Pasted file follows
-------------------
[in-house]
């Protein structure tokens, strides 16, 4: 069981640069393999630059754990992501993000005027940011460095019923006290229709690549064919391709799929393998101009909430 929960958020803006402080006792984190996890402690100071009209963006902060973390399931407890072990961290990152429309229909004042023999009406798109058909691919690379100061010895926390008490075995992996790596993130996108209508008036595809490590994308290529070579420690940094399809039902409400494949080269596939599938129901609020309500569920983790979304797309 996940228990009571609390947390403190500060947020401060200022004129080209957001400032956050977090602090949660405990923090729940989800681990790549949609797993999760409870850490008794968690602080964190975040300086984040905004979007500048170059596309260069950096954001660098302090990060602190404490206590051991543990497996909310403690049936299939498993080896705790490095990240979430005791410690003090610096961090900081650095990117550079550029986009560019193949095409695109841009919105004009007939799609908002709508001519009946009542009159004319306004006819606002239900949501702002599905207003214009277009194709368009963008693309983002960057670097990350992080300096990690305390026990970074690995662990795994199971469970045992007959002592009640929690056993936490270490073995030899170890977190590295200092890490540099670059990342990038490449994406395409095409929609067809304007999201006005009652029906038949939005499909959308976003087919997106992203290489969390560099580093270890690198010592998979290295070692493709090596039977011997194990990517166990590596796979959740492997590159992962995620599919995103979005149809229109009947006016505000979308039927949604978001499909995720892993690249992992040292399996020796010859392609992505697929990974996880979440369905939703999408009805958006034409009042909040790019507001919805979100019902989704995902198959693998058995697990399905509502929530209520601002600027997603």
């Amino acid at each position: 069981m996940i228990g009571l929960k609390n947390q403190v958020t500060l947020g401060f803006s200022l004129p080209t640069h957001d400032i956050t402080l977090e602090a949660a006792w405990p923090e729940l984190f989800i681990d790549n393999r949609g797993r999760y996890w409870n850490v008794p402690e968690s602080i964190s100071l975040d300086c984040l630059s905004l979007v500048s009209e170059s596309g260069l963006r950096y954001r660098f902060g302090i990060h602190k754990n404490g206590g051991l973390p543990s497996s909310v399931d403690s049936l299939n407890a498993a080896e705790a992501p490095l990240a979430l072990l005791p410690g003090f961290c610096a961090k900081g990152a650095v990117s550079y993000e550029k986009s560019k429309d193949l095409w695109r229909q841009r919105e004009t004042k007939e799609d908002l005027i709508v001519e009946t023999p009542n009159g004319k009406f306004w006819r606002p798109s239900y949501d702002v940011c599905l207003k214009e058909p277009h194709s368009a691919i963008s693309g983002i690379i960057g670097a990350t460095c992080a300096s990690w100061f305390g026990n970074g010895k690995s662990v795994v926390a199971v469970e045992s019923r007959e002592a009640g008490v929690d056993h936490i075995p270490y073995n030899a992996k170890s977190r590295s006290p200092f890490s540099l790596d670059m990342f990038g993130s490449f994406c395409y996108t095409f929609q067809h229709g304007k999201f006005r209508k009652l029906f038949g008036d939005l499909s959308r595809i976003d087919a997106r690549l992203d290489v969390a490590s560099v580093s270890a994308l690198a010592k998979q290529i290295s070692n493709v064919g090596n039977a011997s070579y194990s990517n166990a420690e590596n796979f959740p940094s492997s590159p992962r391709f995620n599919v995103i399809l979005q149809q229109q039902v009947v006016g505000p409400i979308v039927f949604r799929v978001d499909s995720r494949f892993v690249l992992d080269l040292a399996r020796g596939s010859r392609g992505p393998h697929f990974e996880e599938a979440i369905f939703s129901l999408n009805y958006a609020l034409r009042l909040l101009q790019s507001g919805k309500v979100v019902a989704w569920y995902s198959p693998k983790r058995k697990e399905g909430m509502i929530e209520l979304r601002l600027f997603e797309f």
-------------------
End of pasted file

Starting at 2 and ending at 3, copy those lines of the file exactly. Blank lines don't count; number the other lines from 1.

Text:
């Protein structure tokens, strides 16, 4: 069981640069393999630059754990992501993000005027940011460095019923006290229709690549064919391709799929393998101009909430 929960958020803006402080006792984190996890402690100071009209963006902060973390399931407890072990961290990152429309229909004042023999009406798109058909691919690379100061010895926390008490075995992996790596993130996108209508008036595809490590994308290529070579420690940094399809039902409400494949080269596939599938129901609020309500569920983790979304797309 996940228990009571609390947390403190500060947020401060200022004129080209957001400032956050977090602090949660405990923090729940989800681990790549949609797993999760409870850490008794968690602080964190975040300086984040905004979007500048170059596309260069950096954001660098302090990060602190404490206590051991543990497996909310403690049936299939498993080896705790490095990240979430005791410690003090610096961090900081650095990117550079550029986009560019193949095409695109841009919105004009007939799609908002709508001519009946009542009159004319306004006819606002239900949501702002599905207003214009277009194709368009963008693309983002960057670097990350992080300096990690305390026990970074690995662990795994199971469970045992007959002592009640929690056993936490270490073995030899170890977190590295200092890490540099670059990342990038490449994406395409095409929609067809304007999201006005009652029906038949939005499909959308976003087919997106992203290489969390560099580093270890690198010592998979290295070692493709090596039977011997194990990517166990590596796979959740492997590159992962995620599919995103979005149809229109009947006016505000979308039927949604978001499909995720892993690249992992040292399996020796010859392609992505697929990974996880979440369905939703999408009805958006034409009042909040790019507001919805979100019902989704995902198959693998058995697990399905509502929530209520601002600027997603």
């Amino acid at each position: 069981m996940i228990g009571l929960k609390n947390q403190v958020t500060l947020g401060f803006s200022l004129p080209t640069h957001d400032i956050t402080l977090e602090a949660a006792w405990p923090e729940l984190f989800i681990d790549n393999r949609g797993r999760y996890w409870n850490v008794p402690e968690s602080i964190s100071l975040d300086c984040l630059s905004l979007v500048s009209e170059s596309g260069l963006r950096y954001r660098f902060g302090i990060h602190k754990n404490g206590g051991l973390p543990s497996s909310v399931d403690s049936l299939n407890a498993a080896e705790a992501p490095l990240a979430l072990l005791p410690g003090f961290c610096a961090k900081g990152a650095v990117s550079y993000e550029k986009s560019k429309d193949l095409w695109r229909q841009r919105e004009t004042k007939e799609d908002l005027i709508v001519e009946t023999p009542n009159g004319k009406f306004w006819r606002p798109s239900y949501d702002v940011c599905l207003k214009e058909p277009h194709s368009a691919i963008s693309g983002i690379i960057g670097a990350t460095c992080a300096s990690w100061f305390g026990n970074g010895k690995s662990v795994v926390a199971v469970e045992s019923r007959e002592a009640g008490v929690d056993h936490i075995p270490y073995n030899a992996k170890s977190r590295s006290p200092f890490s540099l790596d670059m990342f990038g993130s490449f994406c395409y996108t095409f929609q067809h229709g304007k999201f006005r209508k009652l029906f038949g008036d939005l499909s959308r595809i976003d087919a997106r690549l992203d290489v969390a490590s560099v580093s270890a994308l690198a010592k998979q290529i290295s070692n493709v064919g090596n039977a011997s070579y194990s990517n166990a420690e590596n796979f959740p940094s492997s590159p992962r391709f995620n599919v995103i399809l979005q149809q229109q039902v009947v006016g505000p409400i979308v039927f949604r799929v978001d499909s995720r494949f892993v690249l992992d080269l040292a399996r020796g596939s010859r392609g992505p393998h697929f990974e996880e599938a979440i369905f939703s129901l999408n009805y958006a609020l034409r009042l909040l101009q790019s507001g919805k309500v979100v019902a989704w569920y995902s198959p693998k983790r058995k697990e399905g909430m509502i929530e209520l979304r601002l600027f997603e797309f």